• Title, Summary, Keyword: Walter benjamin

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A Study on the Urban Archives Building Direction and Application Method: Walter Benjamin's Thought (도시아카이브의 방향과 "파사주프로젝트" 적용에 관한 연구 - 발터 벤야민의 사상을 중심으로 -)

  • Yeo, Jin-Won;Chang, Woo-Kwon
    • Journal of Korean Library and Information Science Society
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    • v.44 no.2
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    • pp.293-313
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    • 2013
  • The City is not simple space run daily life but shows the space of cultural memory and trace. This study examined Walter Benjamin Passge Project, and how to read and record the city of Benjamin discussed. In addition, research and how to apply to the archives of the city is made based on case studies and analysis of the Urban Archive, and to suggest the direction of the archive that holds the future of the city.

The Task of the Translator: Walter Benjamin and Cultural Translation (번역자의 책무-발터 벤야민과 문화번역)

  • Yoon, Joewon
    • Journal of English Language & Literature
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    • v.57 no.2
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    • pp.217-235
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    • 2011
  • On recognizing the significance of Walter Benjamin's "The Task of a Translator" in recent discourses of postcolonial cultural translation, this essay examines the creative postcolonialist appropriations of Benjamin's theory of translation and their political implications. In an effort to dismantle the imperialist political hierarchy between the West and the non-West, modernity and its "primitive" others, which has been the operative premise of the traditional translation studies and anthropology, newly emergent discourses of cultural translation actively adopts Benjamin's notion of translation that does not prioritize the original text's claim on authenticity. Benjamin theorizes each text-translation as well as the original-as an incomplete representation of the pure language. Eschewing formalistic views propounded by deconstructionist critics like Paul de Man, who tend to regard Benjamin's notion of the untranslatable purely in terms of the failure inherent in the language system per se, such postcolonialist critics as Tejaswini Niranjana, Rey Chow, and Homi Bhabha, each in his/her unique way, recuperate the significatory potential of historicity embedded in Benjamin's text. Their further appropriation of the concept of the "untranslatable" depends on a radically political turn that, instead of focusing on the failure of translation, salvages historical as well as cultural potentiality that lies between disparate cultural entities, signifying differences, or disjunctures, that do not easily render themselves to existing systems of representation. It may therefore be concluded that postcolonial discourses on cultural translation of Niranhana, Chow, and Bhabha, inspired by Benjamin, each translate the latter's theory into highly politicized understandings of translation, and this leads to an extensive rethinking of the act of translation itself to include all forms of cultural exchange and communicative activities between cultures. The disjunctures between these discourses and Benjamin's text, in that sense, enable them to form a sort of theoretical constellation, which aspires to an impossible yet necessary utopian ideal of critical thinking.

Walter Benjamin's Baudelaire Studies and the Aura (발터 벤야민의 보들레르 연구와 아우라)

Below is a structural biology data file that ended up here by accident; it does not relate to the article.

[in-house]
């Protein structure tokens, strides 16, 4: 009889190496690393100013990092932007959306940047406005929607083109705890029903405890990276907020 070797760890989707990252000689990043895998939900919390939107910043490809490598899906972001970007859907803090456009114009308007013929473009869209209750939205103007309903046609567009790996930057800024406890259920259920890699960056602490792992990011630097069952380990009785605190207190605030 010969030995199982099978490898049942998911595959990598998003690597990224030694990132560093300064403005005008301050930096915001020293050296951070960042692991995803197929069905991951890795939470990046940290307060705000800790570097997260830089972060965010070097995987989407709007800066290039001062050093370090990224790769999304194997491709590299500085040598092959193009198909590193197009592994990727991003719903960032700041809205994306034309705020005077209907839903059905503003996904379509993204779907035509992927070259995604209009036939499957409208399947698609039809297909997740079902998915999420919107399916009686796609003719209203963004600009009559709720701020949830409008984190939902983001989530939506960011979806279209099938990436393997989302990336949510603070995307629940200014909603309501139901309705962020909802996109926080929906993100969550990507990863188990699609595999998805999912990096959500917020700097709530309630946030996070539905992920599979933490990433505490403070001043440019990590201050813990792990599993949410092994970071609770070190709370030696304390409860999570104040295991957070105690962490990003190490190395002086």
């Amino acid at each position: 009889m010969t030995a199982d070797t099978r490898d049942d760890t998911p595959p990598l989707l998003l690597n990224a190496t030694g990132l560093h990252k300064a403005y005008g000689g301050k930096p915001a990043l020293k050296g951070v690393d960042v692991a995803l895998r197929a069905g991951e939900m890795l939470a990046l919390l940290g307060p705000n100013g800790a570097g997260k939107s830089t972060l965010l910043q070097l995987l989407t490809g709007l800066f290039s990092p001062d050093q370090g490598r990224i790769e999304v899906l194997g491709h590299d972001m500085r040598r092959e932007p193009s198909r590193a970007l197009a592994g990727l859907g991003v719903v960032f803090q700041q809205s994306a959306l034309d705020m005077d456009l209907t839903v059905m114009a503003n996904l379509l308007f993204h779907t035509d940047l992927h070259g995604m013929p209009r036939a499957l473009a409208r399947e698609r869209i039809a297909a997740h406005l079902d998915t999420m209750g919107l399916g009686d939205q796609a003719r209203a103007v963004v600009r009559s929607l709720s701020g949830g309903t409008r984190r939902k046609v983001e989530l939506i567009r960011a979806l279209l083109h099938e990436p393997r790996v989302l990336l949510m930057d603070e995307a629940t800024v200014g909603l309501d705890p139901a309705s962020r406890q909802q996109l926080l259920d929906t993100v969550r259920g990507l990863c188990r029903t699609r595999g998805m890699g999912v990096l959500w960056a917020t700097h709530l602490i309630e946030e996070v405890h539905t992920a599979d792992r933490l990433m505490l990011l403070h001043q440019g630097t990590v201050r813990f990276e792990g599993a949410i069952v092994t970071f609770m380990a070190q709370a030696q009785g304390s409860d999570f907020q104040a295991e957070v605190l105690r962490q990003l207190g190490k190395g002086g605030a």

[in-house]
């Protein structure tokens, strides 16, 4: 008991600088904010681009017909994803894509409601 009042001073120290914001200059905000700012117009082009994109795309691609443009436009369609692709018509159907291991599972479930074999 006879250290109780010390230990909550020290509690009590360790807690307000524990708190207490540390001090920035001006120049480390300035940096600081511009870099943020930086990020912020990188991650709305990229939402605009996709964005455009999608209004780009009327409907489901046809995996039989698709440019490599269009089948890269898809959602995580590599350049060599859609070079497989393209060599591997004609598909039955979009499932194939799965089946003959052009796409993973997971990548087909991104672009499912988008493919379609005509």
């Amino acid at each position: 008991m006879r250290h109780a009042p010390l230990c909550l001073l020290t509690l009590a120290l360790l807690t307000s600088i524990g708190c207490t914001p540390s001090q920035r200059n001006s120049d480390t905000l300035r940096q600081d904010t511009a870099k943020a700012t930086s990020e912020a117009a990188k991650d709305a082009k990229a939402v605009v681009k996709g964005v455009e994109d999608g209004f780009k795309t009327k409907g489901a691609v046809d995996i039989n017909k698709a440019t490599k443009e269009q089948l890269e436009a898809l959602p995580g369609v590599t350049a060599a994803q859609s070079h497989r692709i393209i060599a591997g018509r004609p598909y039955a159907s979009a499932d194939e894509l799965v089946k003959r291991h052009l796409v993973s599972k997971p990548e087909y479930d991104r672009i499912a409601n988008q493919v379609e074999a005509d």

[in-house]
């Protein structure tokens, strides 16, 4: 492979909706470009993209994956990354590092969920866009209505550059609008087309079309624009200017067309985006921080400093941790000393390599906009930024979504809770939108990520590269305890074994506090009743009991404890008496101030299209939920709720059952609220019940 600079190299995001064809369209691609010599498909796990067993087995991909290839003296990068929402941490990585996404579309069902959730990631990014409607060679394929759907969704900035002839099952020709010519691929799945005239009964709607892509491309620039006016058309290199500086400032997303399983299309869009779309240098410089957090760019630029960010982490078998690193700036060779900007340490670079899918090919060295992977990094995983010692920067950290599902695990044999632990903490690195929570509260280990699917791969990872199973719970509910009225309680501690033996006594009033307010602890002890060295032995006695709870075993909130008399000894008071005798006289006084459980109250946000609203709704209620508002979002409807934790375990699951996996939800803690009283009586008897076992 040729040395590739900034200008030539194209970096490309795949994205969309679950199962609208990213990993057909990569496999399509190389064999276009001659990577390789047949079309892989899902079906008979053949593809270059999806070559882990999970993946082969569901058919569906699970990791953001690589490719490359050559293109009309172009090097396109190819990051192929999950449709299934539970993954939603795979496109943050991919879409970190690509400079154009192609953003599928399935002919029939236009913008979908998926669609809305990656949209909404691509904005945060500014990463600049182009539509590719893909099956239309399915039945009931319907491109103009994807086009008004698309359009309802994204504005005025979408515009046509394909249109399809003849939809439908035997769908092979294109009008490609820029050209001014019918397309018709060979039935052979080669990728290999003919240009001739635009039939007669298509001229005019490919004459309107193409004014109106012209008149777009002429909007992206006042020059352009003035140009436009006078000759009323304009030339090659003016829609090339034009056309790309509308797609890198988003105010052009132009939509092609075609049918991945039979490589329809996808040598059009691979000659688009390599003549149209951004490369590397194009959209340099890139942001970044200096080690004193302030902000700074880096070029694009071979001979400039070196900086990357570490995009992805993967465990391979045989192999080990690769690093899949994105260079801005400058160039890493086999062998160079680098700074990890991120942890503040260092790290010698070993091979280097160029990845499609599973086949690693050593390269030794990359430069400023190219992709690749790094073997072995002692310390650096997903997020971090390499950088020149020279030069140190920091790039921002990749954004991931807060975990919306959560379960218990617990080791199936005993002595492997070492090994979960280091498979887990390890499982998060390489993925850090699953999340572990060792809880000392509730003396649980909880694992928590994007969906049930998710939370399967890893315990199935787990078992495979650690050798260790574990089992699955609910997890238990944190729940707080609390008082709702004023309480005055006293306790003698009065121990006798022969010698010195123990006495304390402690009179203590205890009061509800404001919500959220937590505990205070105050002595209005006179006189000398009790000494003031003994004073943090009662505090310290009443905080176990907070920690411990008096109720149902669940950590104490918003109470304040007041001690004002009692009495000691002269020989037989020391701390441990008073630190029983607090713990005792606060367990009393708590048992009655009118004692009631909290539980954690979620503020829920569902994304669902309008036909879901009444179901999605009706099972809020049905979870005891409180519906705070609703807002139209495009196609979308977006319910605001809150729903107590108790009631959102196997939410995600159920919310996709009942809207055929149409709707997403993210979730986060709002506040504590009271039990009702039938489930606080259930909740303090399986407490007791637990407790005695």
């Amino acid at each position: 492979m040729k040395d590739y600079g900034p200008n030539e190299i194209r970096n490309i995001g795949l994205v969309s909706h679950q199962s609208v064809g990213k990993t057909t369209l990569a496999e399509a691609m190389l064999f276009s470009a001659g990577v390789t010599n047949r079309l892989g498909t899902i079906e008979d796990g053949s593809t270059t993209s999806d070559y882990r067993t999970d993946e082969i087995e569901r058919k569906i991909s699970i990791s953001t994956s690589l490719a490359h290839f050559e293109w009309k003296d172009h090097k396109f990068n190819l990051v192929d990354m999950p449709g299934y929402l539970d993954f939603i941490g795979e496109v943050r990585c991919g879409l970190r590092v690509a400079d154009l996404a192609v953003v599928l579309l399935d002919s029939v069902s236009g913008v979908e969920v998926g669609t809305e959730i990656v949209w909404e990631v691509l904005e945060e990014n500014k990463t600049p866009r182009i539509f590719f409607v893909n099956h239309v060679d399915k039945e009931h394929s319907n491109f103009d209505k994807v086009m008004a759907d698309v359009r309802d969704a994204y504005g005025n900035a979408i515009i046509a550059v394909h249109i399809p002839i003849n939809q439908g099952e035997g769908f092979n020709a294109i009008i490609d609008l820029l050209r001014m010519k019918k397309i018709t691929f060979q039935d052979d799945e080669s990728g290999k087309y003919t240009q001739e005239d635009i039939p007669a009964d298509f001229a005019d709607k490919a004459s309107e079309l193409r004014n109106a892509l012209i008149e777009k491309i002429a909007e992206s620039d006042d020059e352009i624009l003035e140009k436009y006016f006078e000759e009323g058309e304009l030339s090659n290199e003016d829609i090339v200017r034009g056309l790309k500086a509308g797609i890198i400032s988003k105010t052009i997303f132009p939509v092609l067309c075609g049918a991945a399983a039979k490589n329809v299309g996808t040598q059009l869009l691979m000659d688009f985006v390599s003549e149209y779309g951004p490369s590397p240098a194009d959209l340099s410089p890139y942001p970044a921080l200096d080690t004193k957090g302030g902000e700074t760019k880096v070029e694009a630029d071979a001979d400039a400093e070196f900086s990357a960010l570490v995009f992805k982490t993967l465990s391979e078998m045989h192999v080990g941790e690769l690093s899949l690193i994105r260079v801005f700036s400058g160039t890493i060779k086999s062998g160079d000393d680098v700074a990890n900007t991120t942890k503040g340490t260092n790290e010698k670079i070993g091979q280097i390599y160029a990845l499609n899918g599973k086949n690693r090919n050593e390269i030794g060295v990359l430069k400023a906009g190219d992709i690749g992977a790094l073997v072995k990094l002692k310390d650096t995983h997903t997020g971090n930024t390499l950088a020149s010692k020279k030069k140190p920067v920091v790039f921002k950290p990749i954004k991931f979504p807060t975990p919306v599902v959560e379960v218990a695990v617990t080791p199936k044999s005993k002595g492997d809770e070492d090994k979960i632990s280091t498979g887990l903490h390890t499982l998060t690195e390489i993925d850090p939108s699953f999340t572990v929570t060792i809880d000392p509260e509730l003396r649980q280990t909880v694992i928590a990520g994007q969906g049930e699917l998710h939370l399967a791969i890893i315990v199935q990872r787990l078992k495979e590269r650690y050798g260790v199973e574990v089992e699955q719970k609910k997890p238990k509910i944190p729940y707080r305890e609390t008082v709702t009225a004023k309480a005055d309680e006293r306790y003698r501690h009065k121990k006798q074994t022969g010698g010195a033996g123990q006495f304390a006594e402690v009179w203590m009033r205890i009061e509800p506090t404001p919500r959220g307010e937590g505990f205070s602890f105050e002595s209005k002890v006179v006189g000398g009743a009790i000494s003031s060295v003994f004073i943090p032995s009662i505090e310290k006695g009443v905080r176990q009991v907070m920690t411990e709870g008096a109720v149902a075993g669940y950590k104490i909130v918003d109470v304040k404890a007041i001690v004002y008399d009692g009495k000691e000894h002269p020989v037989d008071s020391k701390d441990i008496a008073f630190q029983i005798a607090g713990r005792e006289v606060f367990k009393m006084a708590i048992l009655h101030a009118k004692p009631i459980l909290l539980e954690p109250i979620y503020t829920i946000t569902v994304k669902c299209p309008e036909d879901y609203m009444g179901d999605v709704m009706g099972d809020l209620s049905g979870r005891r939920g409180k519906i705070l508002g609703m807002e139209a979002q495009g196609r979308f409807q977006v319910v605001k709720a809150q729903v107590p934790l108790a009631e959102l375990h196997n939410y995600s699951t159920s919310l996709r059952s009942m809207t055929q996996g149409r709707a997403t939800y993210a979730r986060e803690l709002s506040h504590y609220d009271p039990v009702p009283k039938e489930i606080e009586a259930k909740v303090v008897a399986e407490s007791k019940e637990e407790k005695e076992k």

• Lee, Yun-yeong
    • Journal of Korean Philosophical Society
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    • v.143
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    • pp.245-266
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    • 2017
  • Walter Benjamin's unique concept of the aura is mainly presented in his three essays, Little History of Photography(1931), The Work of Art in the Age of Mechanical Reproduction(1935-1939), and On Some Motifs in Baudelaire(1939), whereas the studies on this concept are principally conducted on the basis of the first two essays. But considering Benjamin elaborated the concept through Baudelaire studies, the aura needs to be reexamined on the axis of "On Some Motifs in Baudelaire". He approached Baudelaire studies in one of the essential items for The Arcades Project at first. These studies acquired a new prospect soon after he mapped out these studies for an independent book in 1938. His Baudelaire studies come to fruition in On Some Motifs in Baudelaire, written one year after The Paris of the Second Empire in Baudelaire(1938). For Benjamin, Baudelaire is not only a poet who sharply testified to the age of the decay of aura, but also the one who elaborated new poetic motifs such as the metropolis, the crowd: the poet searched for his poems in the crowd of the metropolis, by accepting as poetic nourishment all sorts of experiences of the impact of daily occurrunces in Paris. In On Some Motifs in Baudelaire, the aura is defined as the response of a gaze, that is, the capability to gaze on something. It is principally a poetic capacity to give the capability of opening the eyes to an animal, or even to an inanimate object. If a gaze is responded by the other for which the gaze is placed upon, we experience the other's own aura. The media of the mechanical reproduction (such as the photography, the film) give rise to the decay of aura, because the expectation of returning one's gaze becomes frustrated from the outset.

Utopianess in the Early Disney Animation: Focusing on Benjamin's thought on Mickey Mouse (초기 디즈니 애니메이션의 유토피아적 가능성 : 미키 마우스에 관한 벤야민의 사유를 중심으로)

  • Choi, Jeong-Yoon
    • The Journal of the Korea Contents Association
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    • v.10 no.7